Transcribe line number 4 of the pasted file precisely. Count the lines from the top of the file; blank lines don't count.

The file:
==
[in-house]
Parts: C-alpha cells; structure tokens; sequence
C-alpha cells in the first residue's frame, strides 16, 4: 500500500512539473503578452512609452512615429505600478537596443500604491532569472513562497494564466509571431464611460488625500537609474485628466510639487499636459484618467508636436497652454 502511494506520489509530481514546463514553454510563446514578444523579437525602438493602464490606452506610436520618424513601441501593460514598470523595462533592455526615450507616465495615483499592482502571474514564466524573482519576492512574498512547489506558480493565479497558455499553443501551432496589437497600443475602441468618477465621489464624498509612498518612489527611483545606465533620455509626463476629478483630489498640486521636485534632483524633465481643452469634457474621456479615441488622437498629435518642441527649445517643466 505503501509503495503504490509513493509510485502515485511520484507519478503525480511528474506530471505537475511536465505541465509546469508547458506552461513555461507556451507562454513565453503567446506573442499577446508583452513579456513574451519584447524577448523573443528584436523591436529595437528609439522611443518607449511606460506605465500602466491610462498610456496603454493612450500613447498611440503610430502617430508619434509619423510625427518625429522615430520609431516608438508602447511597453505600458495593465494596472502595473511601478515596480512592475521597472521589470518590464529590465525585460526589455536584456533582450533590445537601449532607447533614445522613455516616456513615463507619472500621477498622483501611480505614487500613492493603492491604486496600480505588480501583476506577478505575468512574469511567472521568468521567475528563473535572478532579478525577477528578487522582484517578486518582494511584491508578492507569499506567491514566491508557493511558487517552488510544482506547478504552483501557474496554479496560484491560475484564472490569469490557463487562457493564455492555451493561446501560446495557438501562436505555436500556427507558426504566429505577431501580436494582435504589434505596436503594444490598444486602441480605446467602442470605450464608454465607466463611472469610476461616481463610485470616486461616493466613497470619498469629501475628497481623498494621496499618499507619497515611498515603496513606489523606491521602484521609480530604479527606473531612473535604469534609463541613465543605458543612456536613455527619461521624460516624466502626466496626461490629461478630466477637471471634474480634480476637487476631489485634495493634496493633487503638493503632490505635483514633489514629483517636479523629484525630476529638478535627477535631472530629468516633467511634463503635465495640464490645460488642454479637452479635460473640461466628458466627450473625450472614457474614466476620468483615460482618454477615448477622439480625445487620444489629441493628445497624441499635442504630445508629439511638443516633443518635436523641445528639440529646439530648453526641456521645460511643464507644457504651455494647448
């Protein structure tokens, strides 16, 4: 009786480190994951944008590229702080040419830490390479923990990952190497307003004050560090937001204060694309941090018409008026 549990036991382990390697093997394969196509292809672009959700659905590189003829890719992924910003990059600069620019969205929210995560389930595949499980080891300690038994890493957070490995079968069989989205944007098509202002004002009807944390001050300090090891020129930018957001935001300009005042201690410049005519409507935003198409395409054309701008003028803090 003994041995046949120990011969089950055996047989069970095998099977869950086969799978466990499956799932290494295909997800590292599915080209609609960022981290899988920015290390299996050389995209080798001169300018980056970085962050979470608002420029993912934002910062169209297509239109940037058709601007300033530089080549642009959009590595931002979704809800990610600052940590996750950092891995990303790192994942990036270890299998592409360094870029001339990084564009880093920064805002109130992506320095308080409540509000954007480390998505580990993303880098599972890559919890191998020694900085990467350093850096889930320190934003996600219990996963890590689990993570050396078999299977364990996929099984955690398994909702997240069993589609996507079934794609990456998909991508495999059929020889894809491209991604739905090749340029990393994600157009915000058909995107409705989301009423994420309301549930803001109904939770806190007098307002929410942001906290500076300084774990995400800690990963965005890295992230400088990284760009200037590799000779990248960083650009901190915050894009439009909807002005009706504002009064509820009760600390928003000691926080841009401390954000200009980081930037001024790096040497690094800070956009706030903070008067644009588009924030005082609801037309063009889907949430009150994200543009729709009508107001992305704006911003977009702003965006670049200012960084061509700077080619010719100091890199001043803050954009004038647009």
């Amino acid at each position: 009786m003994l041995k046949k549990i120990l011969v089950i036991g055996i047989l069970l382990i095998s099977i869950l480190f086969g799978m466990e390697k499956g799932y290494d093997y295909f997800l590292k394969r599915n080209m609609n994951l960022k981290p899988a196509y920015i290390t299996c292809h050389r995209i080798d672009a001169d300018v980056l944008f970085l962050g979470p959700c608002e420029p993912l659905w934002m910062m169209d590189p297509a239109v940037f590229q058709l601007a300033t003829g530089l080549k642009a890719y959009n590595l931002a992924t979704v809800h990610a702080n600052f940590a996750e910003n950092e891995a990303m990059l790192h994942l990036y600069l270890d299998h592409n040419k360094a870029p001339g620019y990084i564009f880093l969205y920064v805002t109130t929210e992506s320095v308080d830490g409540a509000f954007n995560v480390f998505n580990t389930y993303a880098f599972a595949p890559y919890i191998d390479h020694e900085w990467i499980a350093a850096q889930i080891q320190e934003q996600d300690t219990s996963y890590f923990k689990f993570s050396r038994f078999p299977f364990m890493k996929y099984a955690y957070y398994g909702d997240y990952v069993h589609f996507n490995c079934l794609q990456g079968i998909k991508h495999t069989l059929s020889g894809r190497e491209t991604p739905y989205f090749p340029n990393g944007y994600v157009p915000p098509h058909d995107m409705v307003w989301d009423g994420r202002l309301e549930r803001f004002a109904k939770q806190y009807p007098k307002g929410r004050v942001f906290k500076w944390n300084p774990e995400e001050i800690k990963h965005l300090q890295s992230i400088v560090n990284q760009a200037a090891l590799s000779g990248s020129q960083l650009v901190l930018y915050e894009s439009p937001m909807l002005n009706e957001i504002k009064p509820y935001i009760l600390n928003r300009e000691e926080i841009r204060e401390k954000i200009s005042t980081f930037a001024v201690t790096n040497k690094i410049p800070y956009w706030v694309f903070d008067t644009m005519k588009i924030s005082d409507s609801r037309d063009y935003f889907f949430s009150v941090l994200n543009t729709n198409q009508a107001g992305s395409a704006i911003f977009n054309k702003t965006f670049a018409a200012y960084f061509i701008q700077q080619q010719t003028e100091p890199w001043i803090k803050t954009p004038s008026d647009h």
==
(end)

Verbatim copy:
């Protein structure tokens, strides 16, 4: 009786480190994951944008590229702080040419830490390479923990990952190497307003004050560090937001204060694309941090018409008026 549990036991382990390697093997394969196509292809672009959700659905590189003829890719992924910003990059600069620019969205929210995560389930595949499980080891300690038994890493957070490995079968069989989205944007098509202002004002009807944390001050300090090891020129930018957001935001300009005042201690410049005519409507935003198409395409054309701008003028803090 003994041995046949120990011969089950055996047989069970095998099977869950086969799978466990499956799932290494295909997800590292599915080209609609960022981290899988920015290390299996050389995209080798001169300018980056970085962050979470608002420029993912934002910062169209297509239109940037058709601007300033530089080549642009959009590595931002979704809800990610600052940590996750950092891995990303790192994942990036270890299998592409360094870029001339990084564009880093920064805002109130992506320095308080409540509000954007480390998505580990993303880098599972890559919890191998020694900085990467350093850096889930320190934003996600219990996963890590689990993570050396078999299977364990996929099984955690398994909702997240069993589609996507079934794609990456998909991508495999059929020889894809491209991604739905090749340029990393994600157009915000058909995107409705989301009423994420309301549930803001109904939770806190007098307002929410942001906290500076300084774990995400800690990963965005890295992230400088990284760009200037590799000779990248960083650009901190915050894009439009909807002005009706504002009064509820009760600390928003000691926080841009401390954000200009980081930037001024790096040497690094800070956009706030903070008067644009588009924030005082609801037309063009889907949430009150994200543009729709009508107001992305704006911003977009702003965006670049200012960084061509700077080619010719100091890199001043803050954009004038647009």